As I’ve gotten older, I’ve shrugged off my manly man view of what real sports are. Cheerleading is a sport. Golf is a sport. Bowling is a sport. And for God’s sake, chess is a sport. I’d rather get sacked by Aaron Donald than try and sit in front of a grandmaster and play them at chess.
A few years ago, I read Michael Weinreb’s entertaining The Kings of New York about a chess team at Brooklyn’s Edward R. Murrow High School. Weinreb, a writer who usually entertains me, did a great job not just describing the plight of the students but how the sport impacted them as well. Walter Tevis does the same with a fictional take on a chess prodigy that rises from an orphanage to become an international sensation.
There are basically two ways to analyze The Queen’s Gambit: the character of Beth and how the chess is described. The former is interesting, although I wish Harmon had done a better job building up her supporting cast. I know it’s tough for adoptees to build relationships but Tevis doesn’t allow much intimacy between Beth and those close around her. People come and go for the convenience of narrative. Beth herself is a compelling character and I enjoyed seeing how her story unfolded; Tevis does a great job with the difficulties of being a prodigy and dealing with addiction. But what keeps the story from being great is Beth’s non-chess environment.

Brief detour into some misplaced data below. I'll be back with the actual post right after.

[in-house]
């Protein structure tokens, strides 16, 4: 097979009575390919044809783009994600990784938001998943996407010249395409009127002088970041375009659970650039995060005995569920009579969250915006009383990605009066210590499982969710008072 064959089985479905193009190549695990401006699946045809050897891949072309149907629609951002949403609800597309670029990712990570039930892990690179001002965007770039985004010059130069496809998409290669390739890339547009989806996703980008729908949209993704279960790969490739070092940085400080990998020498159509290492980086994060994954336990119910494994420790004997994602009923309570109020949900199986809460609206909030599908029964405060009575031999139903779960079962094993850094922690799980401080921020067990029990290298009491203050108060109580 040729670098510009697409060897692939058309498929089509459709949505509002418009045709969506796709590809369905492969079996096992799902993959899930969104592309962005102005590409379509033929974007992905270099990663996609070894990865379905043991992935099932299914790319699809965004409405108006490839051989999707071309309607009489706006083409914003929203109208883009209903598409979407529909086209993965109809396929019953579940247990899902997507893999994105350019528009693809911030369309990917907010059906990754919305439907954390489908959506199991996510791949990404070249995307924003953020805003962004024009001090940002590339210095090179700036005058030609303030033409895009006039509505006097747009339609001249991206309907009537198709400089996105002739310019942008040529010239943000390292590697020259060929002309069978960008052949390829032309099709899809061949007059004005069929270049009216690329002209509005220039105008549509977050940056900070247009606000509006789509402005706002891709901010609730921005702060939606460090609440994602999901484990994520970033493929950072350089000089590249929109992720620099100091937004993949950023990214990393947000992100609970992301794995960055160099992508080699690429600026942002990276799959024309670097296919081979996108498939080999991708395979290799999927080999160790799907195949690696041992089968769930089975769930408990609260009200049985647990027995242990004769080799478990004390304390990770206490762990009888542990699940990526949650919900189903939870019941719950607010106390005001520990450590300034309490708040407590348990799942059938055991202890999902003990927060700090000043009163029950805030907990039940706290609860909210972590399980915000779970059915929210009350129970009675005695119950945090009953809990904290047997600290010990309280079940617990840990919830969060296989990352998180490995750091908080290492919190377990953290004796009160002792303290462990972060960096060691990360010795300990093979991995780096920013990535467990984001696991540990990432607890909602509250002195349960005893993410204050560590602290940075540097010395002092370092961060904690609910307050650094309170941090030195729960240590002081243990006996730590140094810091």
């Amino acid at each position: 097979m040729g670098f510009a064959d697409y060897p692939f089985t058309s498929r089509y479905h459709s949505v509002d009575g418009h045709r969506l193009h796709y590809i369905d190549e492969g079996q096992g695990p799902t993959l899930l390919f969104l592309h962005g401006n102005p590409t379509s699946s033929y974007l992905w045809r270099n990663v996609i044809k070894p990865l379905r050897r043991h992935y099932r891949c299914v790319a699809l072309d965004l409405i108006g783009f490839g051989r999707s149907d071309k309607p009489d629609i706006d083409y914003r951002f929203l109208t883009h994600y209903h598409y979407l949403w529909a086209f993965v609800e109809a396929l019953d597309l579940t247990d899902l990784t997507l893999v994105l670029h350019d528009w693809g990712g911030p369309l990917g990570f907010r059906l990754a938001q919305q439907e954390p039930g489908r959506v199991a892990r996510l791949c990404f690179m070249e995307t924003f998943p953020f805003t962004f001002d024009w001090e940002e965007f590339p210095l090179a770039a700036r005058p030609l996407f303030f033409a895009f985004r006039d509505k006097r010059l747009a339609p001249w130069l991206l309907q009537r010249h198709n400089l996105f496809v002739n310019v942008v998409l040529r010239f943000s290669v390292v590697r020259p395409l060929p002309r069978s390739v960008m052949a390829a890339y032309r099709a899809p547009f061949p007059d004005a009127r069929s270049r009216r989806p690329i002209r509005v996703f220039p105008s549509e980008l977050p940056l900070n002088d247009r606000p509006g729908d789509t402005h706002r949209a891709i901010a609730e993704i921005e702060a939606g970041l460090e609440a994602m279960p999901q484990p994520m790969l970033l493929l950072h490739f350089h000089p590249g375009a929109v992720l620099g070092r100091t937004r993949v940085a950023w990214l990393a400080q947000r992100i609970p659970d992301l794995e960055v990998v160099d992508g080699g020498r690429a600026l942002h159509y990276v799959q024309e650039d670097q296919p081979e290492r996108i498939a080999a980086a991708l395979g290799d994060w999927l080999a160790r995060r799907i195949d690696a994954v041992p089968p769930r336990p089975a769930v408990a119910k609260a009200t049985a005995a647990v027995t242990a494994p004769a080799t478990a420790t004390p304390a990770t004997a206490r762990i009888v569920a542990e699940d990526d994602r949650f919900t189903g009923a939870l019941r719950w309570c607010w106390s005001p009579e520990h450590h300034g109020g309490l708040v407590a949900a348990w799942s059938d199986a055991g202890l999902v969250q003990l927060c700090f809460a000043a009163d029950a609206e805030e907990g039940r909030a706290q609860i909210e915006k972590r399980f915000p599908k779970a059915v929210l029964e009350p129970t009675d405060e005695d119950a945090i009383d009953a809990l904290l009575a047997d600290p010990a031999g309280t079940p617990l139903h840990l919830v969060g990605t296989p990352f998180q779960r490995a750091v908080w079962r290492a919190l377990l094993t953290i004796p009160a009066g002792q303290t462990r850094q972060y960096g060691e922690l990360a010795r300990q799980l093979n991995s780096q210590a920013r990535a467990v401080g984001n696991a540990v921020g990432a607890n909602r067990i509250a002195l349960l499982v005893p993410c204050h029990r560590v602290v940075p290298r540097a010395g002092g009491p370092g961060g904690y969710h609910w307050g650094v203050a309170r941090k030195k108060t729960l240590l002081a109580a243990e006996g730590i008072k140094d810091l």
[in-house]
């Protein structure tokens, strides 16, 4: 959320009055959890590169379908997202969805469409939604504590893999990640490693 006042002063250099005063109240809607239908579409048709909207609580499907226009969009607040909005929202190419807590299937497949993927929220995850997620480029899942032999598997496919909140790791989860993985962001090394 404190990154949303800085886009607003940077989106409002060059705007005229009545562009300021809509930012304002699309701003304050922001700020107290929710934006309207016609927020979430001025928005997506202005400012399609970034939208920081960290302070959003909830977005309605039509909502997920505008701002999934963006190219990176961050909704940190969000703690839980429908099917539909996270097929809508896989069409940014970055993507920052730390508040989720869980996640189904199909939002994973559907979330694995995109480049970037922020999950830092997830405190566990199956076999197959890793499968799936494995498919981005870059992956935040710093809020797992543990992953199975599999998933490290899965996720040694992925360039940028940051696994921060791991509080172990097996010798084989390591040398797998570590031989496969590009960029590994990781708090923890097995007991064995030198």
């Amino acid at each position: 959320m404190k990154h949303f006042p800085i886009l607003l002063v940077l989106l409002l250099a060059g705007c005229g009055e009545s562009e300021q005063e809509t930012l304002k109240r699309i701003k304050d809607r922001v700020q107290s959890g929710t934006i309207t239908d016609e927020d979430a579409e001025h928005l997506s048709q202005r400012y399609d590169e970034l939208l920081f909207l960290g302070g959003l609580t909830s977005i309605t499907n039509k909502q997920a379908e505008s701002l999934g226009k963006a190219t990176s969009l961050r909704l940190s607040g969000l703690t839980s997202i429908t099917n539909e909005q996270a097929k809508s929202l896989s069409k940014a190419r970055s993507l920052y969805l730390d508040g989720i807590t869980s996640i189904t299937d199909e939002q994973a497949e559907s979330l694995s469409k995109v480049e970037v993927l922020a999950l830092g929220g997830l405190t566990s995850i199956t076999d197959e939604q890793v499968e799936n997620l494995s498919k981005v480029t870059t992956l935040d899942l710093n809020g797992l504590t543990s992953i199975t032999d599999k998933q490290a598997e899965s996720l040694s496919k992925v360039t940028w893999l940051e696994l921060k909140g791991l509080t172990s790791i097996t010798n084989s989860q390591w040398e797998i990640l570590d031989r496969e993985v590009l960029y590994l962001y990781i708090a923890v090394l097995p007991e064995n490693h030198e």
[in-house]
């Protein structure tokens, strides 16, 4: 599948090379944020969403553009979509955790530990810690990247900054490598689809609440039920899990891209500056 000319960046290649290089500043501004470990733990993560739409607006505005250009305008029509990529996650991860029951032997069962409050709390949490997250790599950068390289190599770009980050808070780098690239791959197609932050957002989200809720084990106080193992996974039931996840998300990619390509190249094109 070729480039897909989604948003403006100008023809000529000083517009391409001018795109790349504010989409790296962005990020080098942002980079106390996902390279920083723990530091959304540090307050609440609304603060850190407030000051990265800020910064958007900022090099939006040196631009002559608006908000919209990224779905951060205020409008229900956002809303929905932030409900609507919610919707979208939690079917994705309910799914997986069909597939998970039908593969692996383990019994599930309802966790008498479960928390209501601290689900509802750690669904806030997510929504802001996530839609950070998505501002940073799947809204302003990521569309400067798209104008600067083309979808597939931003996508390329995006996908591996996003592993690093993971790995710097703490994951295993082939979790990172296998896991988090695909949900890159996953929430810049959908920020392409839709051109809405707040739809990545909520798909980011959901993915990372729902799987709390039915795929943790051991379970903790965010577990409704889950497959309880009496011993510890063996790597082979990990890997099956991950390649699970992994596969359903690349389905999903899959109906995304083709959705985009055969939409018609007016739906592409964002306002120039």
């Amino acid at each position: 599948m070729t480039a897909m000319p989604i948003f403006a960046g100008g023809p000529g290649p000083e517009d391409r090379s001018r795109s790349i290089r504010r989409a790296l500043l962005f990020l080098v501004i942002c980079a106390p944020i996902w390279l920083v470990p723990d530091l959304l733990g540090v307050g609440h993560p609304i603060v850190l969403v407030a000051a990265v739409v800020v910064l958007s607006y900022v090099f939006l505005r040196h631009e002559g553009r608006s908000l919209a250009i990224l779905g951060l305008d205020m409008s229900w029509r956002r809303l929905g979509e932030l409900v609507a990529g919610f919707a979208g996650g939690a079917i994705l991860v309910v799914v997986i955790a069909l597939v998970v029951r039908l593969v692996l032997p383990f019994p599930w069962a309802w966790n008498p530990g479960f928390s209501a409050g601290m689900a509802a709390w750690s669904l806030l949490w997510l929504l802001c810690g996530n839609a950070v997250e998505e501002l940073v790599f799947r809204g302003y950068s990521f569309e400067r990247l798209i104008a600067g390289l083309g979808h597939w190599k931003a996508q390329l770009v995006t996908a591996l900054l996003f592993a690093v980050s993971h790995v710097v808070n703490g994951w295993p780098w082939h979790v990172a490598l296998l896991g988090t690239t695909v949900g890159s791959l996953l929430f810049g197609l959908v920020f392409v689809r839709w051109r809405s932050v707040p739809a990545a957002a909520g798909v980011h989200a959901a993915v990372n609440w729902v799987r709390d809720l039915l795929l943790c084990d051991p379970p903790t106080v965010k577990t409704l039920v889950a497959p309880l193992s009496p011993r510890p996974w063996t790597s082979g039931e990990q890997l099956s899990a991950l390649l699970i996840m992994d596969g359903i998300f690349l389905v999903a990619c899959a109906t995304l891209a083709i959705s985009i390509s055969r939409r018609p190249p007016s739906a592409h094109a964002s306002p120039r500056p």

However, what almost catapults the story to greatness is the descriptions of the chess matches. You may not think one can make chess sound exciting but Tevis does a great job here. By going at length on the stakes of who Beth is competing against, the matches acquire a life-or-death feel. This is what makes a truly great sports book and why I think it’s one of the best sports books I’ve ever read.
I don’t know how they’re gonna stretch the story into seven episodes on Netflix but given the hype around it, I’m exited to see it anyway.